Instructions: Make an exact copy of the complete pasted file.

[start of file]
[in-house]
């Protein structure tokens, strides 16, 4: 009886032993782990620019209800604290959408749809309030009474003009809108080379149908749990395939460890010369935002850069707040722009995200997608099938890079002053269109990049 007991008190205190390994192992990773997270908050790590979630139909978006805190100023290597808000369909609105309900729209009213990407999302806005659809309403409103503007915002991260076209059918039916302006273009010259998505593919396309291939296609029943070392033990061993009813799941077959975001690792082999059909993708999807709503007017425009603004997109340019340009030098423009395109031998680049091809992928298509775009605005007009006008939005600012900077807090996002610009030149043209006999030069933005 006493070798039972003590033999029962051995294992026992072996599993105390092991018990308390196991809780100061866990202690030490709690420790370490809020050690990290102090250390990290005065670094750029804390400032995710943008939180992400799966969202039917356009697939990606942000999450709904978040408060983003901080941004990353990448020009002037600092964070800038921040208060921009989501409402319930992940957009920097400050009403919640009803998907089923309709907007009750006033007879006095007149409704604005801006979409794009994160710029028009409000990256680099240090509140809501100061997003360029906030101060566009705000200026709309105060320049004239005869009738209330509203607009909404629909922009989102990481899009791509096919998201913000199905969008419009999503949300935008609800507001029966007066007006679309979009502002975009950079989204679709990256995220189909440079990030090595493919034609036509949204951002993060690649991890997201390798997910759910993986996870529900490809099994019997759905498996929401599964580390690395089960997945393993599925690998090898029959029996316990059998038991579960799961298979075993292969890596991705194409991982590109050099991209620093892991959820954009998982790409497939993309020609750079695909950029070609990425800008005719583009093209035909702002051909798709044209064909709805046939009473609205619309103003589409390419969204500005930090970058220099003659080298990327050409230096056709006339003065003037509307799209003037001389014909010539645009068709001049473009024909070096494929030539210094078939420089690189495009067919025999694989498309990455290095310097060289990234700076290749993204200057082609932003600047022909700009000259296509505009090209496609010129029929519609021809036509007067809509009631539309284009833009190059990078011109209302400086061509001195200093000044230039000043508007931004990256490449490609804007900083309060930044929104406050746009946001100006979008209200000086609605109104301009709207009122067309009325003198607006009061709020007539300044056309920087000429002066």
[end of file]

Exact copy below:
[in-house]
């Protein structure tokens, strides 16, 4: 009886032993782990620019209800604290959408749809309030009474003009809108080379149908749990395939460890010369935002850069707040722009995200997608099938890079002053269109990049 007991008190205190390994192992990773997270908050790590979630139909978006805190100023290597808000369909609105309900729209009213990407999302806005659809309403409103503007915002991260076209059918039916302006273009010259998505593919396309291939296609029943070392033990061993009813799941077959975001690792082999059909993708999807709503007017425009603004997109340019340009030098423009395109031998680049091809992928298509775009605005007009006008939005600012900077807090996002610009030149043209006999030069933005 006493070798039972003590033999029962051995294992026992072996599993105390092991018990308390196991809780100061866990202690030490709690420790370490809020050690990290102090250390990290005065670094750029804390400032995710943008939180992400799966969202039917356009697939990606942000999450709904978040408060983003901080941004990353990448020009002037600092964070800038921040208060921009989501409402319930992940957009920097400050009403919640009803998907089923309709907007009750006033007879006095007149409704604005801006979409794009994160710029028009409000990256680099240090509140809501100061997003360029906030101060566009705000200026709309105060320049004239005869009738209330509203607009909404629909922009989102990481899009791509096919998201913000199905969008419009999503949300935008609800507001029966007066007006679309979009502002975009950079989204679709990256995220189909440079990030090595493919034609036509949204951002993060690649991890997201390798997910759910993986996870529900490809099994019997759905498996929401599964580390690395089960997945393993599925690998090898029959029996316990059998038991579960799961298979075993292969890596991705194409991982590109050099991209620093892991959820954009998982790409497939993309020609750079695909950029070609990425800008005719583009093209035909702002051909798709044209064909709805046939009473609205619309103003589409390419969204500005930090970058220099003659080298990327050409230096056709006339003065003037509307799209003037001389014909010539645009068709001049473009024909070096494929030539210094078939420089690189495009067919025999694989498309990455290095310097060289990234700076290749993204200057082609932003600047022909700009000259296509505009090209496609010129029929519609021809036509007067809509009631539309284009833009190059990078011109209302400086061509001195200093000044230039000043508007931004990256490449490609804007900083309060930044929104406050746009946001100006979008209200000086609605109104301009709207009122067309009325003198607006009061709020007539300044056309920087000429002066």